You need to ensure that you frequently give the car a proper and uninterrupted drive. Not least because a diesel needs to heat its exhaust up enough to burn out the soot that builds up. If you already have a diesel and have not had any problems then you might be overthinking this. However, be regimental with servicing the car to the point where you bring it every year for a check up regardless of when the mileage on the service book recommends. Parts and consumables expire and it is better to be vigilant about those things. As for the car itself; a 2012 Avensis is a fine machine. Forget AdBlue for the moment and go enjoy the car.
Eddie: No need to add to that. Thanks Aidan. Easy street for me.
Do you think that drivers with older cars are been penalised and that there seems to be emphasis on clearing our roads of older cars?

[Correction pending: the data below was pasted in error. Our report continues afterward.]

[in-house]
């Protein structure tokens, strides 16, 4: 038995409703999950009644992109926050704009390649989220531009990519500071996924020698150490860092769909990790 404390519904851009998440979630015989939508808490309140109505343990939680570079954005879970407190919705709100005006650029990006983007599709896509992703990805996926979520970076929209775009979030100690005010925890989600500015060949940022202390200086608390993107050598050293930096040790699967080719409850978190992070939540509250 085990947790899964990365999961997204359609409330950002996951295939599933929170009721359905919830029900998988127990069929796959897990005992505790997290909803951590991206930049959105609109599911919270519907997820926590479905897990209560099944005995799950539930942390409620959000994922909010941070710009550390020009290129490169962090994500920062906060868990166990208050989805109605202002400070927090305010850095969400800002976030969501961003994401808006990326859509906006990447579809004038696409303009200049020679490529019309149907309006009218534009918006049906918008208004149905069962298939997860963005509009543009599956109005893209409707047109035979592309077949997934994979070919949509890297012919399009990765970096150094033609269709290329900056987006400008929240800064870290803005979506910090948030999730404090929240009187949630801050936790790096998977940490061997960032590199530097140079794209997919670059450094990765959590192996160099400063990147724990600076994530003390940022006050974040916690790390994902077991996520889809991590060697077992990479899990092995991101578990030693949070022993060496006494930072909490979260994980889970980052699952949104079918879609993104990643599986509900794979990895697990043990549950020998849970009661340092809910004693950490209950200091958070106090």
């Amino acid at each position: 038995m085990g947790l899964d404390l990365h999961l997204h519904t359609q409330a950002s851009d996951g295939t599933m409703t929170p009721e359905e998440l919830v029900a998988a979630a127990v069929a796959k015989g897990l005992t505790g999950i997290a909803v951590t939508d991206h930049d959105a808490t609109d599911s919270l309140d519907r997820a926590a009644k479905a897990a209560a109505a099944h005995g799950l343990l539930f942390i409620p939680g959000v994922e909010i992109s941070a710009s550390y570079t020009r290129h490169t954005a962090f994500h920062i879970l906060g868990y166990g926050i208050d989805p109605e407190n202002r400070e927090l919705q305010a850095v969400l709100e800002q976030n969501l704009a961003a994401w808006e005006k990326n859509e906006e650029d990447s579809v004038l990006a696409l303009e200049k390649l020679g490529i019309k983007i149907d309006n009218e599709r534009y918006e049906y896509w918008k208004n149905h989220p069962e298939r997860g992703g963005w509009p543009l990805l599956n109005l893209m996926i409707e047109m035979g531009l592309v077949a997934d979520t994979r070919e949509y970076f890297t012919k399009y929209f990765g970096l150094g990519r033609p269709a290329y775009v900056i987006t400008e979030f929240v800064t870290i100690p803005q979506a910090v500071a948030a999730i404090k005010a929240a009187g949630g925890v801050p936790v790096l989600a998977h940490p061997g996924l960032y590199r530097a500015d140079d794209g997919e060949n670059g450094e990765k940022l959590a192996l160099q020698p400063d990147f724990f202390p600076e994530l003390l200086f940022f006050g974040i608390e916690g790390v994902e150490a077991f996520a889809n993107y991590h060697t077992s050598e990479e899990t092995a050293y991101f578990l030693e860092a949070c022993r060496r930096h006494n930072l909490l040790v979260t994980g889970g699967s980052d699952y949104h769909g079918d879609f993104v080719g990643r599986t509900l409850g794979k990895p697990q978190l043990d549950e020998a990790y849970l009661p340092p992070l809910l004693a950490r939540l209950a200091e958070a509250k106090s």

I drive a 15-year-old BMW 520i which I love. But I've noticed in the last 12 months it's getting harder to insure the car, although I know all premiums are going up. Also the value of the car is less than €1,000 but my car tax is €951 a year. My point been is that car owners who service, have a NCT and look after their older motor should be given a little slack.
Aidan: This is a touchy subject because on one hand it is an good thing to have lots of newer cars on the road, but on the other, this should not mean that owners of older cars are penalised.